On a visit to the Cook Islands in October 2015, while in Rarotonga, I had the opportunity to join our colleague Stephen Hazelman, Organic Systems Extension Officer, from The Pacific Organic and Ethical Trade Community (POETCom), and Teava Iro, founder of the Tikitaveka Growers Association, a local NGO implementing the three-year IFAD project, Capacity-Building for Resilient Agriculture in the Pacific. The project focuses on building the capacity of organic associations to support farmers and on developing agricultural resilience. It is helping to address the growing social and economic concerns of rural households who have low incomes and are unable to produce enough food, meaning that they have to rely on cash remittances from family members who have migrated.
As well as the Cook Islands, two other countries in the Pacific will be benefiting from the Capacity-Building for Resilient Agriculture in the Pacific project – Niue and the Marshall Islands. The project will concentrate on these islands’ young people, who would otherwise migrate to New Zealand or Australia in search of work.
During the week before my arrival, a three-day workshop, where the IFAD-funded project was presented, was held at the Papaaroa Community Hall and was attended by 21 farmers. The outcome of the three days was that a participatory guarantee system was developed and a set of rules was established for growing organic crops. Peer reviews will be carried out to ensure that participants comply with the rules that were agreed by all parties.
Teariki "Nat" Unuka, is one of the 21 local farmers in Rarotonga who attended the three-day workshop. He is one of the biggest users of pesticides on the island. During the workshop, he had a chance to talk to other farmers and showed his interest in taking part in the IFAD-funded project. The day we met with Nat, Stephen carried out an interview to find out if the plot of land where he will be growing his organic produce met the specific requirements that allow him to take part in the project. In the past, Nat had grown papaya here. Currently the land is not being used and the only plants growing, wild, are some decorative palms. His plan for the future is to use the land to grow organic papaya and if he is happy with the results, he will move to organic growing on all of the land he owns. In order to proceed, Stephen interviewed Nat to gather information about the plot; when was the last time he had grown crops on it, what had he grown in the past, do his neighbours use pesticides, etc. The outcome of the interview was positive and Nat will be one of ten farmers who will be taking part in the project.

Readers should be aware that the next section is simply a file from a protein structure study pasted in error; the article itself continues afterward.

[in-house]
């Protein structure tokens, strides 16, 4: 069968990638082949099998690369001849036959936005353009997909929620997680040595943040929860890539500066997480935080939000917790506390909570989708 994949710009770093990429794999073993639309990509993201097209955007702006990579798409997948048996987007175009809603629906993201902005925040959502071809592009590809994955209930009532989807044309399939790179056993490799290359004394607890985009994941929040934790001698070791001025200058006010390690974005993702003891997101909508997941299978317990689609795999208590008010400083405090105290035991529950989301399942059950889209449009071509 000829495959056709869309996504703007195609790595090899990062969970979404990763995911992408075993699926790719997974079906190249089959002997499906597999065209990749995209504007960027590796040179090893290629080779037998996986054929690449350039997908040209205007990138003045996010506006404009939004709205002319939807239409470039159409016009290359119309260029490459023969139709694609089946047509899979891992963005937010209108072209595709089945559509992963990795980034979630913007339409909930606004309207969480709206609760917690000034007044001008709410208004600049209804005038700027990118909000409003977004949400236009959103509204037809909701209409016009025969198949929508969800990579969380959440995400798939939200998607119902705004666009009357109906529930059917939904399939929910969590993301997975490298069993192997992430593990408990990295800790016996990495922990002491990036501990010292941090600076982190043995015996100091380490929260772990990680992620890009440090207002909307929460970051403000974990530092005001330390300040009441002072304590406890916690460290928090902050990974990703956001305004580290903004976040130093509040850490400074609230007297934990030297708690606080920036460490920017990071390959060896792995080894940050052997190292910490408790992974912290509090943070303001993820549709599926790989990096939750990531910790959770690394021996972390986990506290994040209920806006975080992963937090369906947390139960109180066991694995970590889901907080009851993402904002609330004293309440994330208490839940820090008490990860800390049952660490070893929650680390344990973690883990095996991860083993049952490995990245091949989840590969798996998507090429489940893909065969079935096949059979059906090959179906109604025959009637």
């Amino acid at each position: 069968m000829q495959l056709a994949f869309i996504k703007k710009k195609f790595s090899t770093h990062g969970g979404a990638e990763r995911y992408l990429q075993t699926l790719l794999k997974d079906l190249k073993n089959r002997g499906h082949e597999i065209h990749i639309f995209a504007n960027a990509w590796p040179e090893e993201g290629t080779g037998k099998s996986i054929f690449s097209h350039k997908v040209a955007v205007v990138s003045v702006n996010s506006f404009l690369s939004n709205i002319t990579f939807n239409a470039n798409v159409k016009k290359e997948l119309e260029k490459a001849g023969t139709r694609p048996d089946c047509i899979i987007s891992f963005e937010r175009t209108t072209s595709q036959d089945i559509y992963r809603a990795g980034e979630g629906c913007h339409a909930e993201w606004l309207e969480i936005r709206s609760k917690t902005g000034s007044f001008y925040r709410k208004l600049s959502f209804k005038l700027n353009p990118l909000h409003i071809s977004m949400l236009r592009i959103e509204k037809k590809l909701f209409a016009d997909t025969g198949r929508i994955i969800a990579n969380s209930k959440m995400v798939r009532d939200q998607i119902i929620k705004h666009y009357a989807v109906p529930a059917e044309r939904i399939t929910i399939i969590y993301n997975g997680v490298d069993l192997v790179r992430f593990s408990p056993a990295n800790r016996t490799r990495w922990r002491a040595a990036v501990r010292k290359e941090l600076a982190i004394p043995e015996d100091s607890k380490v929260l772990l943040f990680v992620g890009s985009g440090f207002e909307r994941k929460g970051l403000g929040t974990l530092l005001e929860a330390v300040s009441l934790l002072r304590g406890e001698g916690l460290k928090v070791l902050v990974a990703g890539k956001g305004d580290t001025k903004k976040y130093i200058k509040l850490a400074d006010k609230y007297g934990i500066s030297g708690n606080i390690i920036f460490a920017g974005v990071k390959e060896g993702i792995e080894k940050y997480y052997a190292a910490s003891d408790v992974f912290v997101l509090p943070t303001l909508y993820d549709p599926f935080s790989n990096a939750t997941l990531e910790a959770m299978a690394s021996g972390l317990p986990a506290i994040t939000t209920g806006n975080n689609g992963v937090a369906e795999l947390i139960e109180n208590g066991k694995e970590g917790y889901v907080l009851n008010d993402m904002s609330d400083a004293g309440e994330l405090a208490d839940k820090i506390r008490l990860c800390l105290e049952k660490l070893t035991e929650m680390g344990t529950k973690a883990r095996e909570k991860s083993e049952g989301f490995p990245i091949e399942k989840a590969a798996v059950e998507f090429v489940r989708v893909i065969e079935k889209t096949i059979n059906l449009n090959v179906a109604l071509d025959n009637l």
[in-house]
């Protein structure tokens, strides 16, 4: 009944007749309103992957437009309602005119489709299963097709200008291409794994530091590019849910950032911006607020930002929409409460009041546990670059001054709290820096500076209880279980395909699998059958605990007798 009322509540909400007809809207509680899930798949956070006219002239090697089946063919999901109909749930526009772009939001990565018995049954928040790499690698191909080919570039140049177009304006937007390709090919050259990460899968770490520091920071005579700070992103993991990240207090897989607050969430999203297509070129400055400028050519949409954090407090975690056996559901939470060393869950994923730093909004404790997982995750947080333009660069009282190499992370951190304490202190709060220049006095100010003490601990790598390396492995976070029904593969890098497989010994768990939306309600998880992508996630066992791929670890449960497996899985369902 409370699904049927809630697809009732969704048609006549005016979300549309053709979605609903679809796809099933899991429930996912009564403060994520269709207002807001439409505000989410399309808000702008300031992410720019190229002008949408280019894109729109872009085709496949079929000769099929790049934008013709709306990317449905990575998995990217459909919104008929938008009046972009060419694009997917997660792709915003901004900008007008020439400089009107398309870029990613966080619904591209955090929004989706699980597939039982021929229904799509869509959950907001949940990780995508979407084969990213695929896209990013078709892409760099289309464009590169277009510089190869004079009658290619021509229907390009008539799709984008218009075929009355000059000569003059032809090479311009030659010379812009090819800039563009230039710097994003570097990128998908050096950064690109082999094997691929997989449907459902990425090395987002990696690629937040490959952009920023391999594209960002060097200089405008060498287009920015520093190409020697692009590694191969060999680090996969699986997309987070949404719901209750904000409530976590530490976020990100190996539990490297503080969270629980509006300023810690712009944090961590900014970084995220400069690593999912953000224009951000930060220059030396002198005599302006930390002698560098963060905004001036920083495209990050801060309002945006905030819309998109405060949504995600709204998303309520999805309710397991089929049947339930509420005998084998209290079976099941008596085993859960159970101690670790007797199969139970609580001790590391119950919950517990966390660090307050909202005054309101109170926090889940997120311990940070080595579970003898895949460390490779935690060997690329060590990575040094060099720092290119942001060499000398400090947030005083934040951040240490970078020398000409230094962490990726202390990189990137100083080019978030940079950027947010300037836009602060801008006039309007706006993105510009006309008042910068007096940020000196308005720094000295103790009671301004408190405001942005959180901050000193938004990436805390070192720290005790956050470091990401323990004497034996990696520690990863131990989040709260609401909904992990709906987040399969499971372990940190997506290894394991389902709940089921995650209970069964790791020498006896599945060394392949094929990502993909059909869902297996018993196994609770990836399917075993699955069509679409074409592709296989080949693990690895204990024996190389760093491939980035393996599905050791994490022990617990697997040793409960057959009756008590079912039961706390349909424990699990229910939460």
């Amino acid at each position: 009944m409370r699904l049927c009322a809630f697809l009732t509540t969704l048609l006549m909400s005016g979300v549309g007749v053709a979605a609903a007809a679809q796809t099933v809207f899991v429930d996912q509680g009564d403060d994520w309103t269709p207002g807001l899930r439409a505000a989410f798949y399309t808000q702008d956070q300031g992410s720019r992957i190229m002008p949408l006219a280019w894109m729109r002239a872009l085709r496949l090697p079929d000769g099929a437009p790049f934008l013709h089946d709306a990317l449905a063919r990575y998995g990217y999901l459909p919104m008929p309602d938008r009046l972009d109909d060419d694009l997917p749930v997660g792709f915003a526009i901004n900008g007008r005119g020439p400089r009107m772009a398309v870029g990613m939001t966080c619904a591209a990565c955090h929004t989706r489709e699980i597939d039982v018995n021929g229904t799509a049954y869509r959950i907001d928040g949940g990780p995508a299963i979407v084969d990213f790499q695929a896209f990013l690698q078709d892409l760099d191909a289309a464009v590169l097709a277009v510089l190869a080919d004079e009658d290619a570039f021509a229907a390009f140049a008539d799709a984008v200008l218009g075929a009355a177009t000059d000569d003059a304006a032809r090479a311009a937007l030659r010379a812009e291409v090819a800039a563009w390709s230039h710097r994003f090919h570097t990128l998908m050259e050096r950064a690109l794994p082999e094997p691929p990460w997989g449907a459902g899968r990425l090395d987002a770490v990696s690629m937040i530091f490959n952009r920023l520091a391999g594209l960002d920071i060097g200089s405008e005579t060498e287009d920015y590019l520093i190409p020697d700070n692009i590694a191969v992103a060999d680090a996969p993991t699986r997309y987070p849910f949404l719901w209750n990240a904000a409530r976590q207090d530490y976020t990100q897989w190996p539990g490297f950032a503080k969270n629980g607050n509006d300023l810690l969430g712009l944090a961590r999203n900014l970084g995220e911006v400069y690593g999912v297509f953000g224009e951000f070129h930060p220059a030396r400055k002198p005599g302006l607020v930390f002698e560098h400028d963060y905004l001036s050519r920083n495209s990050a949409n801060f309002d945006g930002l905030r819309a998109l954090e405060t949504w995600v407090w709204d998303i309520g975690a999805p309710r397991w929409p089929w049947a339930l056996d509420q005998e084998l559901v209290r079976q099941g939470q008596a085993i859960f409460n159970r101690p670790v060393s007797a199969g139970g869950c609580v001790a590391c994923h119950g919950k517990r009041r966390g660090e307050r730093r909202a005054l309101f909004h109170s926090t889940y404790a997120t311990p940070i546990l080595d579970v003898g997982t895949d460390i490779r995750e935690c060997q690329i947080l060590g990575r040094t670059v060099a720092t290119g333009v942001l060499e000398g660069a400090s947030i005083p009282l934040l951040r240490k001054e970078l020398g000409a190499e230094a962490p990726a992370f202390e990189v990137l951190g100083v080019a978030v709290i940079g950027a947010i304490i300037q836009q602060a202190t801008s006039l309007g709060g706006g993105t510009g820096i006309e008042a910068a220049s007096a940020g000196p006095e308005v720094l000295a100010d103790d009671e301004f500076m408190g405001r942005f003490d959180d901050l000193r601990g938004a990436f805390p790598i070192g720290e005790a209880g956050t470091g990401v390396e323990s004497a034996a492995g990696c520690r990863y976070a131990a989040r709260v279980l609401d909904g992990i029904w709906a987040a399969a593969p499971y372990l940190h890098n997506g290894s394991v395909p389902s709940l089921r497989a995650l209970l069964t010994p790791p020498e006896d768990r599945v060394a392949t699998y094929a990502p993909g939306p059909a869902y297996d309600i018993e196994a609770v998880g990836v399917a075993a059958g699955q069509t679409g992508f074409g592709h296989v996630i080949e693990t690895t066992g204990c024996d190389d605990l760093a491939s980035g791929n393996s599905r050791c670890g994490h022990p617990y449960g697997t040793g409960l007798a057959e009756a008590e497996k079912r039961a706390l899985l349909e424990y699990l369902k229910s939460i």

For more information on the work carried out in the Pacific region on organic certification watch:
Fiji: Under the Sleeping Giant
Fiji: The Organic Island